#1jbadams

Posted 08 September 2012 - 08:10 PM

I'd like to have a go at addressing one of the points Shaquil has raised:

C++ is widely considered the "main" gaming language. It's what industry professionals use, it's what indie devs use, and it's what you'll probably have to learn eventually.


Yes, C++ is generally the go-to language for professional developers working on AAA projects, but it increasingly isn't what indie developers use, and there's absolutely no reason the OP will necessarily have to learn it eventually. Even in the industry, it's increasingly common the use C or C++ for lower-level performance critical code and a higher-level language (Lua, Python, UnrealScript, UnityScript, et al.) for the rest of the code.

The reasons professional developers often choose C++ are, for the most part, sensible and pragmatic, but many of them simply do not apply to someone who isn't coding in that environment with that level of experience:
  • AAA studios often employ large teams of developers, many of whom already have extensive experience with C++. The average beginner will be working alone or in very small teams for at least a couple of years, and by definition does not have any background experience.
  • Consoles often have limited compiler and library support, forcing professional to work with what is provided or spend a lot of time and resources working on their own new tool chains. Beginners are rarely (if ever) placed in this environment, and therefore need not be limited in this way.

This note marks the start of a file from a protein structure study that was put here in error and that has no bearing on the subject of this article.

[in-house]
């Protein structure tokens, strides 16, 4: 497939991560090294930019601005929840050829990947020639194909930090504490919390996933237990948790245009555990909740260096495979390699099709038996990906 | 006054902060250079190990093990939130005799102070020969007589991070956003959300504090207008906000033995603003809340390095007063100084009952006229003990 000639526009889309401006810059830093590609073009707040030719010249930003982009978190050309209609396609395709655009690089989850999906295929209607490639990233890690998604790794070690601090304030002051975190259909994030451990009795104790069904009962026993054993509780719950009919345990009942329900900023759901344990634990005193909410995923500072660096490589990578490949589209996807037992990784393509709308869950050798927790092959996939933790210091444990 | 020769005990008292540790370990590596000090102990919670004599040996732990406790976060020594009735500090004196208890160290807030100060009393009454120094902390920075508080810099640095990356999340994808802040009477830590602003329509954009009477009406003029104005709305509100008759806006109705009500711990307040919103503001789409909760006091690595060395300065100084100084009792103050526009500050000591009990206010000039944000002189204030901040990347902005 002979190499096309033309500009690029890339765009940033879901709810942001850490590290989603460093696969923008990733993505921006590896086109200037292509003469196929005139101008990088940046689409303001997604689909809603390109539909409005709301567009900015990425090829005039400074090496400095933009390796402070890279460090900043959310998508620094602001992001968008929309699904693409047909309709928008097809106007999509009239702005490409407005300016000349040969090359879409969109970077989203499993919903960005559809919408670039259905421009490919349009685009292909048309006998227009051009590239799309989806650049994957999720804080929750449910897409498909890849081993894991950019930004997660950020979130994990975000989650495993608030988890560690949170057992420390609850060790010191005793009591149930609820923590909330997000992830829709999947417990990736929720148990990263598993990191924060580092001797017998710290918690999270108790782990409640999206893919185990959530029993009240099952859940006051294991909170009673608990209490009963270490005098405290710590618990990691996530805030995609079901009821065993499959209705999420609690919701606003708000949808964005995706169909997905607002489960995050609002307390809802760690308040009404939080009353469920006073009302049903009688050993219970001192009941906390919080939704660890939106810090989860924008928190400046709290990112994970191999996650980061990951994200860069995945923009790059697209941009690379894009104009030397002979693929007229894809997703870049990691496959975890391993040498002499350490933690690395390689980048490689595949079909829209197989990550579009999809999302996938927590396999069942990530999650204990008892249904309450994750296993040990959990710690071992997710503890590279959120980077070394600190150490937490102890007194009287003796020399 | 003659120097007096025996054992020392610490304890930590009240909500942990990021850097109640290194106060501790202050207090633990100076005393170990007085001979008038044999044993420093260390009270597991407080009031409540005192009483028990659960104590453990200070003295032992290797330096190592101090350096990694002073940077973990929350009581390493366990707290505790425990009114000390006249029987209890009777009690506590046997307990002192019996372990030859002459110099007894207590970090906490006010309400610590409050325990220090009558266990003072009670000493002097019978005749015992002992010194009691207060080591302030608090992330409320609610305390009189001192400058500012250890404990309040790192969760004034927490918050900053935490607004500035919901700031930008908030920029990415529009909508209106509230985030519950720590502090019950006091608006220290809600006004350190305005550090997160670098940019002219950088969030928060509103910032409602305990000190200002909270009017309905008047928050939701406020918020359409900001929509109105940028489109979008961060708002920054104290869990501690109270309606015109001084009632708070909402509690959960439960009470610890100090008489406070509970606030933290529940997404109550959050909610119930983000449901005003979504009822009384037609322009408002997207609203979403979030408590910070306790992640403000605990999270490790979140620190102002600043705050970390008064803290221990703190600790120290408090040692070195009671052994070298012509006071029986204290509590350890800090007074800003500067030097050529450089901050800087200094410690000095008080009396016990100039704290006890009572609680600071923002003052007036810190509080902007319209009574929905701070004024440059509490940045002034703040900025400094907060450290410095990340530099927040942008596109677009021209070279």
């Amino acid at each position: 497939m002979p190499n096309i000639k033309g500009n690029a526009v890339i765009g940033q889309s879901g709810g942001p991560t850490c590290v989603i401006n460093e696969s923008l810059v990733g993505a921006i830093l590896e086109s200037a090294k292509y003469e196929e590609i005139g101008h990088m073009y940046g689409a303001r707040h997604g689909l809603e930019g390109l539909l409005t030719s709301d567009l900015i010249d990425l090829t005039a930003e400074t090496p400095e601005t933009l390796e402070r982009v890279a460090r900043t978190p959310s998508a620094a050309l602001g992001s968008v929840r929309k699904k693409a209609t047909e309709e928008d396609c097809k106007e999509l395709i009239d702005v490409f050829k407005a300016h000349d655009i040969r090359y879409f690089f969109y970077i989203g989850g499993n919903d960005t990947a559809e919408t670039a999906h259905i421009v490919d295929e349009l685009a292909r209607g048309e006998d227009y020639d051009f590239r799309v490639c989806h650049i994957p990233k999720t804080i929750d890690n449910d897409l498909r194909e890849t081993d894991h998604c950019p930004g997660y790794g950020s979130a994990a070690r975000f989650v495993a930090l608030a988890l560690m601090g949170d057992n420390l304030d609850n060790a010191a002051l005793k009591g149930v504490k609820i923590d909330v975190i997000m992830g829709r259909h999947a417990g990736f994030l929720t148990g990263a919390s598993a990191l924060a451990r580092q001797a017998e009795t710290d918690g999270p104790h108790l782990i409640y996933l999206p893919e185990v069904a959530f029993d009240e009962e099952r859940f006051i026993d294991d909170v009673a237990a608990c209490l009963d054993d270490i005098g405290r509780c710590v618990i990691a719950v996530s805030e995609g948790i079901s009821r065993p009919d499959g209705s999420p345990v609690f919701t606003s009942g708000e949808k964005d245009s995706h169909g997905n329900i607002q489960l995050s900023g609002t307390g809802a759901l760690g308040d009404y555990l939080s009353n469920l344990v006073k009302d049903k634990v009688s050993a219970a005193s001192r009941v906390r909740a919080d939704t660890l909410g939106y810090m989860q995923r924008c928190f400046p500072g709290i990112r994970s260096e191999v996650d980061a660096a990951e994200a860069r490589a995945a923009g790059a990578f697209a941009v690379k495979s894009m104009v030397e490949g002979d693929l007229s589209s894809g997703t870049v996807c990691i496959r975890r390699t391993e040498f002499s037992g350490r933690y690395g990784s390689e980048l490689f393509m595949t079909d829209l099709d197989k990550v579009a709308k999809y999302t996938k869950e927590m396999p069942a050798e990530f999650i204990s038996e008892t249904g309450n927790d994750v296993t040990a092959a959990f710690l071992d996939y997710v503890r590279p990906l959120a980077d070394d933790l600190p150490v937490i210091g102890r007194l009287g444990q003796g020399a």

• AAA studios have large existing code-bases written in C or C++ and can often save time and effort by building upon that code. The average beginner does not have an existing code-base, and will either be starting from scratch or working with third-party code; as long as there are some good libraries available in their language of choice they should be fine.
  • Professional developers have the knowledge and experience to take advantages of the lower-level access that C++ can provide to write more optimal code, and often need to do this to meet their performance targets. Beginners do not have those difficult-to-achieve performance targets, and lack the experience to make the necessary optimizations anyway.
Indie developers are increasingly using languages other than C++, although it does remain a popular choice. C#, Lua, Flash-targeting languages (ActionScript, Flex, HaXe), JavaScript, and others are being used for their advantages in productivity, and are perfectly capable of providing a performant and professional-quality game play experience.


That being said, you're right that there are a lot of libraries and documentation available to C++ developers of any skill level, and that there is plenty of support available. These are real points in favour of the language -- but not necessarily an advantage given the same is true of many other options as well.